(Reuters) – A Wisconsin hospital pharmacist was arrested on Thursday on suspicion of sabotaging more than 500 doses of the coronovirus vaccine, intentionally removed from the refrigeration to deteriorate it, police and medical officials said .
Officials said the pharmacist, an employee at Aurora Medical Center in Grafton, Wisconsin, received 57 vials from cold storage earlier this week that were then removed, but have not been publicly identified.
Each vial contains 10 doses. Approximately 60 out of 60 were administered before the drug was left to prescribe due to the ineffective of the medication prescribed by hospital authorities. The remaining 500 plus doses were then omitted.
Vaccine manufacturer Modern Inc. has assured the hospital that receiving an injection from one of the doses extracted from refrigeration does not create a safety issue, other than that the recipient should not be left vulnerable to COVID infection, Dr. Jeff Bahar, Aurangabad Health Care Medical Group Chairman.
Neither Aurora Health nor law enforcement offered any possible motive for the sabotage.
Those receiving ineffective doses have been reported and will need to be vaccinated again. The episode means vaccination will be delayed for 570 people who have received their first shot of the two-dose vaccine so far.
Speaking to an online press briefing on Thursday, Bahr said pharmacists tampering with the vaccine had no evidence other than to remove them from refrigeration, or that there were any other dose disturbances.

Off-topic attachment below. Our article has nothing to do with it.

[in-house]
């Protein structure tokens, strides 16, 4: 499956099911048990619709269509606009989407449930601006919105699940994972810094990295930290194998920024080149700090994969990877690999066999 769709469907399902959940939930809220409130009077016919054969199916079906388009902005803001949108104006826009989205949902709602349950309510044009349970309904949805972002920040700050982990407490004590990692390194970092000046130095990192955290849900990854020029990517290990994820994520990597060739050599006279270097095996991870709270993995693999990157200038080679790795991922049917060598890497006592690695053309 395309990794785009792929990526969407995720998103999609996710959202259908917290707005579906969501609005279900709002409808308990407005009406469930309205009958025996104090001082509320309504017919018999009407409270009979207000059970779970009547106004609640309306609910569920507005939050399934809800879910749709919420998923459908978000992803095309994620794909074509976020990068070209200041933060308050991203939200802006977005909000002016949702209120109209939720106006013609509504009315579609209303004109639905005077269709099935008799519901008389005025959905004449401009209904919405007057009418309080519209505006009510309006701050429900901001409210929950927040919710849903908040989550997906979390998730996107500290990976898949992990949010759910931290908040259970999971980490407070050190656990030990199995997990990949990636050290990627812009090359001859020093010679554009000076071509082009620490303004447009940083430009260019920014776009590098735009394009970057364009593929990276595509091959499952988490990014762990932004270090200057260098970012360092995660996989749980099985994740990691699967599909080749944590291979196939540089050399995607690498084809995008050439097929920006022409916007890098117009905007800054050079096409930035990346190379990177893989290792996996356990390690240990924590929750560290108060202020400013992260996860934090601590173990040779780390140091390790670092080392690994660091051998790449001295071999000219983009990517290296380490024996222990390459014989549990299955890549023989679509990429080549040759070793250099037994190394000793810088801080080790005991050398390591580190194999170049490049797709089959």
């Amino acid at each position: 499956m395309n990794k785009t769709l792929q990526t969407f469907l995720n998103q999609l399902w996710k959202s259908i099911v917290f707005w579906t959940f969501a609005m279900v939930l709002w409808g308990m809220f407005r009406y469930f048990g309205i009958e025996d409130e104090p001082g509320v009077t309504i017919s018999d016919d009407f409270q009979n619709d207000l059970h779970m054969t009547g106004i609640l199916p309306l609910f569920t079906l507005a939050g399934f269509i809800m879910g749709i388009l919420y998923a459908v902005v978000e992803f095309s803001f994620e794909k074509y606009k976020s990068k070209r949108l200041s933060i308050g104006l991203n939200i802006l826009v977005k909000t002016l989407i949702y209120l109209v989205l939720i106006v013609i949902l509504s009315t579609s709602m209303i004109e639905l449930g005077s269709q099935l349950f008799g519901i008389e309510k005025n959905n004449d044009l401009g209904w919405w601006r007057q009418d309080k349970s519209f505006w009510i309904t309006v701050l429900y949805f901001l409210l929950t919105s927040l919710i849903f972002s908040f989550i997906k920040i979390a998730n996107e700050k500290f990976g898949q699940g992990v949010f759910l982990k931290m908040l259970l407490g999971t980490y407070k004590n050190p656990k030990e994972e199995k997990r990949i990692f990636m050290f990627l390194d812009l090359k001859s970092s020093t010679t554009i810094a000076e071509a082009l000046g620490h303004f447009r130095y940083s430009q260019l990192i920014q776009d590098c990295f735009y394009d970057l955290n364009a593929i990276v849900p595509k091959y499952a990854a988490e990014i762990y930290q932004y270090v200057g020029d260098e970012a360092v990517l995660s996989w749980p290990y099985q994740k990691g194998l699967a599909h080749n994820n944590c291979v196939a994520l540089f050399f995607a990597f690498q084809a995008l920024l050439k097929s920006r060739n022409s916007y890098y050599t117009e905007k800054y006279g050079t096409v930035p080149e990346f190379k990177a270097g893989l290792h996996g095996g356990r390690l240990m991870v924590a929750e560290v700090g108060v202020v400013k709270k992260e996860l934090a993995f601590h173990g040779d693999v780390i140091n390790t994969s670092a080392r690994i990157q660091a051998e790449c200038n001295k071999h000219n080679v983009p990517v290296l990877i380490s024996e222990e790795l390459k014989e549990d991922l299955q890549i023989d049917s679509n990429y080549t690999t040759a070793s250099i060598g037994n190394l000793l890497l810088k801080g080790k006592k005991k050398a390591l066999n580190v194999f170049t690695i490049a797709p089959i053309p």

Grafton police said in a statement that pharmacists knew that spoiled vaccinations would be useless and that those who received vaccinations would feel that they were vaccinated against the virus when in fact they were not.
The incident comes amid public opinion polls showing widespread skepticism about the safety of COVID-19 vaccines provided emergency use authorization by federal regulators 11 months after the virus in the United States.
The reluctance to take the vaccine has even been expressed by some health workers who are among those named in the first line to receive them.
Hospital officials said that when the vials were initially queried after they were discovered incorrectly on December 26, the pharmacist said it was an unknown error, but deliberately during further review of the case admitted on Wednesday Hospital officials said to remove the vaccine from refrigeration.
Police said the man, who hails from Grafton in the Milwaukee suburban area, was arrested on Thursday and charged with felony charges for negligent protection for his safety at the Ozuki County Jail.
Reporting by Steve Gorman in Los Angeles and Rebecca Spalding in New York; Editing by Daniel Wallis